In order to prove a negative, you need to demonstrate that the biblical figure is mentioned nowhere outside the one ancient book that contains information about him, and then show that the book is not historically true.
In most cases, the absence of any information about a famous person from the past can be explained away by the paucity of extant records from the relevant period, or simply that the person was not of sufficient repute to have been mentioned by most of his contemporaries. However, plentiful records do exist from both Babylon and Persia. And if Daniel rose up to become the second most powerful person in the Babylonian Empire, then soon after became the second most powerful person in the Persian Empire, there ought to be many manuscripts and tablets that mention him. Yet there is no mention of him in any other Hebrew writings, nor in the extensive Babylonian and Persian records available to scholars.
Leonard J. Greenspoon, in 'Between Alexandria and Antioch: Jews and Judaism in the Hellenistic Period', published in The Oxford History of the Biblical World (edited by Michael D. Coogan), page 322, describes the Book of Daniel as a Jewish novel. This view, also held by most biblical scholars, is partly based on the book's historical errors and fragmented authorship. A very clear historical error is to be found the account of the Persian conquest of Babylon, in Daniel 5:31: "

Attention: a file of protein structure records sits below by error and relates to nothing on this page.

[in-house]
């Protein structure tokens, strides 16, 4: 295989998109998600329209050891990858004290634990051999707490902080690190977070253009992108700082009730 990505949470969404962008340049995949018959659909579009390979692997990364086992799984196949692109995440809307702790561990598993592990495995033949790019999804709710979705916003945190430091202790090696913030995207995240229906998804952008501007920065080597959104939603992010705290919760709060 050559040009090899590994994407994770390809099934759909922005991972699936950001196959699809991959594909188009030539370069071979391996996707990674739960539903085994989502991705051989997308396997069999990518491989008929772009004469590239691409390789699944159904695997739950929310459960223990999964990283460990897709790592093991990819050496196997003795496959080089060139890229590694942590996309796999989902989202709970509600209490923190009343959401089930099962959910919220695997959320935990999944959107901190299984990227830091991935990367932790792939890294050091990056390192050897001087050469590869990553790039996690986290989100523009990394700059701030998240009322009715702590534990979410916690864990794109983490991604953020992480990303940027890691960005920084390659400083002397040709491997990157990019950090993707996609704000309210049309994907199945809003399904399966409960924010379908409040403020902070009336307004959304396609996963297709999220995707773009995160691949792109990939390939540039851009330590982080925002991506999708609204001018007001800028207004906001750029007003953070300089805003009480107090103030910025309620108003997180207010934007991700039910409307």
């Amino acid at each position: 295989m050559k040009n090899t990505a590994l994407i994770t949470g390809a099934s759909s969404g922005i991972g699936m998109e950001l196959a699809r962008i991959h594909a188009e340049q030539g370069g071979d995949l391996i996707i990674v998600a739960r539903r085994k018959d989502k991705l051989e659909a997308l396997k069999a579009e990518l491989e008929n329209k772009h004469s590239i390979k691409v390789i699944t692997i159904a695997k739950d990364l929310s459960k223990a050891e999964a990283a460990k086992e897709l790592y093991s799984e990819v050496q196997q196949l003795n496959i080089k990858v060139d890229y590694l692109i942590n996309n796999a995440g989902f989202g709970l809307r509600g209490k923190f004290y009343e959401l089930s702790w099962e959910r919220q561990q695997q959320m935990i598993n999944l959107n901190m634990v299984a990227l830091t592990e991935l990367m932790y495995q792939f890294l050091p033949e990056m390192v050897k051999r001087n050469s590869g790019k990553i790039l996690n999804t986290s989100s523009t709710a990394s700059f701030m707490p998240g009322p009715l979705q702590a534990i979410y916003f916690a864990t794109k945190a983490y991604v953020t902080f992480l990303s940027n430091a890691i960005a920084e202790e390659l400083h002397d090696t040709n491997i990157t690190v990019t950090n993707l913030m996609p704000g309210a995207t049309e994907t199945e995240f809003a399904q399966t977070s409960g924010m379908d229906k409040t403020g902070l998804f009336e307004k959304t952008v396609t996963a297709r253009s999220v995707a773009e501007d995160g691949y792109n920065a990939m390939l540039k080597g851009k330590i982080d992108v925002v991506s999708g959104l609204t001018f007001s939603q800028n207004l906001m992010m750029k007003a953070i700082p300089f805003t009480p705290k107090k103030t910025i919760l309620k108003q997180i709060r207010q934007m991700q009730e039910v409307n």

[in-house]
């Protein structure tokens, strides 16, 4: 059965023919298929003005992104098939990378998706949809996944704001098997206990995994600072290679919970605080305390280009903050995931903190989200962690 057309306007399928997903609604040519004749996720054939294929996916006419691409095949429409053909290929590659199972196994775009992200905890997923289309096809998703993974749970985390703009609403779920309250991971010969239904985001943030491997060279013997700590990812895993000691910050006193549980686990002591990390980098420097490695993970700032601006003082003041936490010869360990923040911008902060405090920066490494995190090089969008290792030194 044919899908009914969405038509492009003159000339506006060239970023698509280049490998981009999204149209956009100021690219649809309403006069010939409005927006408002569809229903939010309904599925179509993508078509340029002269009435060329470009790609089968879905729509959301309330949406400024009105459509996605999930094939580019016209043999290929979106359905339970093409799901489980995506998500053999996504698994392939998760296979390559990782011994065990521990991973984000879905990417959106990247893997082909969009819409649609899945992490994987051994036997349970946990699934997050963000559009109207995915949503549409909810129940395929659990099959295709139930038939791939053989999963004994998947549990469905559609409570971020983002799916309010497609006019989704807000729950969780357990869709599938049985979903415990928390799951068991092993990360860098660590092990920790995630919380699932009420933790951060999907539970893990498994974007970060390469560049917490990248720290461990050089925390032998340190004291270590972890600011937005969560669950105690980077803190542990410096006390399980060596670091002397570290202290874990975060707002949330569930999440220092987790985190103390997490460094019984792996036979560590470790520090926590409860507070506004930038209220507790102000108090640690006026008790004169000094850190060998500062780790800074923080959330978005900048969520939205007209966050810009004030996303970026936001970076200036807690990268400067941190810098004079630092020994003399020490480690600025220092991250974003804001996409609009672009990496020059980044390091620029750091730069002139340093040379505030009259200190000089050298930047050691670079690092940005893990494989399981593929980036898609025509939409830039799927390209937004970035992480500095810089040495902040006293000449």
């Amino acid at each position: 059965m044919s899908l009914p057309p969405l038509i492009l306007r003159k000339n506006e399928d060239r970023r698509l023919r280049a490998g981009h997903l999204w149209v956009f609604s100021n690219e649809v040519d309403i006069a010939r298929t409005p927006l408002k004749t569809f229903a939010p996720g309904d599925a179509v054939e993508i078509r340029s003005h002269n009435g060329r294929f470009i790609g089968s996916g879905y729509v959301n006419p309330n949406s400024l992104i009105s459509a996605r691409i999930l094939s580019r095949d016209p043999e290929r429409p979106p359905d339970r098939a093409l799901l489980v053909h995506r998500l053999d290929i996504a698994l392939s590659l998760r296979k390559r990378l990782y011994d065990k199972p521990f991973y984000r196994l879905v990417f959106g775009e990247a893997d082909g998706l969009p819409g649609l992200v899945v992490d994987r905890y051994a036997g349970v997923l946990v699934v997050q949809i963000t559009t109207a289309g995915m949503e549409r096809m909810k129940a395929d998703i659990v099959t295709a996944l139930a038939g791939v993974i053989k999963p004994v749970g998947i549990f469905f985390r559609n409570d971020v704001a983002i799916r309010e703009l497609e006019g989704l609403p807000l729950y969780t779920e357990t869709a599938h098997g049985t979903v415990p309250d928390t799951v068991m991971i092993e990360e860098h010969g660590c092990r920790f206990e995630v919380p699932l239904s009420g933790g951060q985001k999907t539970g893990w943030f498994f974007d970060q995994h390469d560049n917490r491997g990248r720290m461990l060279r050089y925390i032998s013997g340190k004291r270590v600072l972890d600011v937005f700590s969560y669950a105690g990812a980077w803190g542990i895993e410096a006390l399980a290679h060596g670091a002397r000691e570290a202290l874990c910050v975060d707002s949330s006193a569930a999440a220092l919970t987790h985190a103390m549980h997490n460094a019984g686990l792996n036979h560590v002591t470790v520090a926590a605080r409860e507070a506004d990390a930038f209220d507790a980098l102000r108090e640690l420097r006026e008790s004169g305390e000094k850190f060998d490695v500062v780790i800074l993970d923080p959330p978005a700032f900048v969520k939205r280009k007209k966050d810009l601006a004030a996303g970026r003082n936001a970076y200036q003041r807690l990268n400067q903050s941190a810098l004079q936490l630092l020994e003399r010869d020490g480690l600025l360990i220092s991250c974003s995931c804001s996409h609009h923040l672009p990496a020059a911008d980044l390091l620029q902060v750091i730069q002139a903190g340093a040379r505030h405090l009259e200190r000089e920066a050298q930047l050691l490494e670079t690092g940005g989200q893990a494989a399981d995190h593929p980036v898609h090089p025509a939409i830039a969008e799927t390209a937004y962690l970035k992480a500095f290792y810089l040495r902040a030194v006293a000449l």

And Darius the Median took the kingdom, being about threescore and two years old." It was Cyrus the Great who conquered Babylon. Darius I was a successor who followed Cyrus somewhat later, but Daniel 6:28 places Cyrus after Darius. An error in respect to Belshazzar is explained by the Jewish Encyclopedia:
The following important differences between Belsharusur and the Belshazzar of Daniel are patent. The former was the son of the last king of Babylon [Nabonidus], but never reigned, except possibly as coregent with his father; while the latter is distinctly called the last king and the son of Nebuchadnezzar, both of which statements are undoubtedly made in perfectly good faith by the author of Daniel.
The chief character in a work of fiction is often not a person who ever existed. Parallels to another Daniel briefly mentioned in the Book of Ezekiel point to Daniel as a literary creation.